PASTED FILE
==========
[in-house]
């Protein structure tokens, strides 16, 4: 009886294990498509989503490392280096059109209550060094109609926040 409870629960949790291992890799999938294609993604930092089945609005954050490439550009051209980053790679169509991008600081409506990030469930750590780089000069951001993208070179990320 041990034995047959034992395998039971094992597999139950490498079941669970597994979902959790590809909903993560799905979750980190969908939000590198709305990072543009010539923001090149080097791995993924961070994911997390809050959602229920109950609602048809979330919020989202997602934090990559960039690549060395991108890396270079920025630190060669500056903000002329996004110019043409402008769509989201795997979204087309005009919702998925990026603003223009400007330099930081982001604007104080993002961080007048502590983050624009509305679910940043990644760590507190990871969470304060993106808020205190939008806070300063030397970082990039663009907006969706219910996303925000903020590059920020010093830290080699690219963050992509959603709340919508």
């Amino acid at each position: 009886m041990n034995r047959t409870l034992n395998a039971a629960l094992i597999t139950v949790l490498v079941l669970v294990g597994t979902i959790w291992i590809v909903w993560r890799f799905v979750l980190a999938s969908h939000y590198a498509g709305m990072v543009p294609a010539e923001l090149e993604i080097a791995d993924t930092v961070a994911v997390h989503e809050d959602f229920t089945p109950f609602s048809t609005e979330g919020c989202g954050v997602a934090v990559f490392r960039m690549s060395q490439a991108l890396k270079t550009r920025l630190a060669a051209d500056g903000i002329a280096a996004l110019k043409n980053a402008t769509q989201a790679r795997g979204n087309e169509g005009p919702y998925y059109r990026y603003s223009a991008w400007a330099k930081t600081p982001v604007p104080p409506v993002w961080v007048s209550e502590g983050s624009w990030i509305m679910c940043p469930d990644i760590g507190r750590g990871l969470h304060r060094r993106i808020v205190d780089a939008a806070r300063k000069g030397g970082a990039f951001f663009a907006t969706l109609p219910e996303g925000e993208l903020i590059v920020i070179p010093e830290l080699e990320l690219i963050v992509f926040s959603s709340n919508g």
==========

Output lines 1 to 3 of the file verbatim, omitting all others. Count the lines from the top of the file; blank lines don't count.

[in-house]
């Protein structure tokens, strides 16, 4: 009886294990498509989503490392280096059109209550060094109609926040 409870629960949790291992890799999938294609993604930092089945609005954050490439550009051209980053790679169509991008600081409506990030469930750590780089000069951001993208070179990320 041990034995047959034992395998039971094992597999139950490498079941669970597994979902959790590809909903993560799905979750980190969908939000590198709305990072543009010539923001090149080097791995993924961070994911997390809050959602229920109950609602048809979330919020989202997602934090990559960039690549060395991108890396270079920025630190060669500056903000002329996004110019043409402008769509989201795997979204087309005009919702998925990026603003223009400007330099930081982001604007104080993002961080007048502590983050624009509305679910940043990644760590507190990871969470304060993106808020205190939008806070300063030397970082990039663009907006969706219910996303925000903020590059920020010093830290080699690219963050992509959603709340919508």
């Amino acid at each position: 009886m041990n034995r047959t409870l034992n395998a039971a629960l094992i597999t139950v949790l490498v079941l669970v294990g597994t979902i959790w291992i590809v909903w993560r890799f799905v979750l980190a999938s969908h939000y590198a498509g709305m990072v543009p294609a010539e923001l090149e993604i080097a791995d993924t930092v961070a994911v997390h989503e809050d959602f229920t089945p109950f609602s048809t609005e979330g919020c989202g954050v997602a934090v990559f490392r960039m690549s060395q490439a991108l890396k270079t550009r920025l630190a060669a051209d500056g903000i002329a280096a996004l110019k043409n980053a402008t769509q989201a790679r795997g979204n087309e169509g005009p919702y998925y059109r990026y603003s223009a991008w400007a330099k930081t600081p982001v604007p104080p409506v993002w961080v007048s209550e502590g983050s624009w990030i509305m679910c940043p469930d990644i760590g507190r750590g990871l969470h304060r060094r993106i808020v205190d780089a939008a806070r300063k000069g030397g970082a990039f951001f663009a907006t969706l109609p219910e996303g925000e993208l903020i590059v920020i070179p010093e830290l080699e990320l690219i963050v992509f926040s959603s709340n919508g």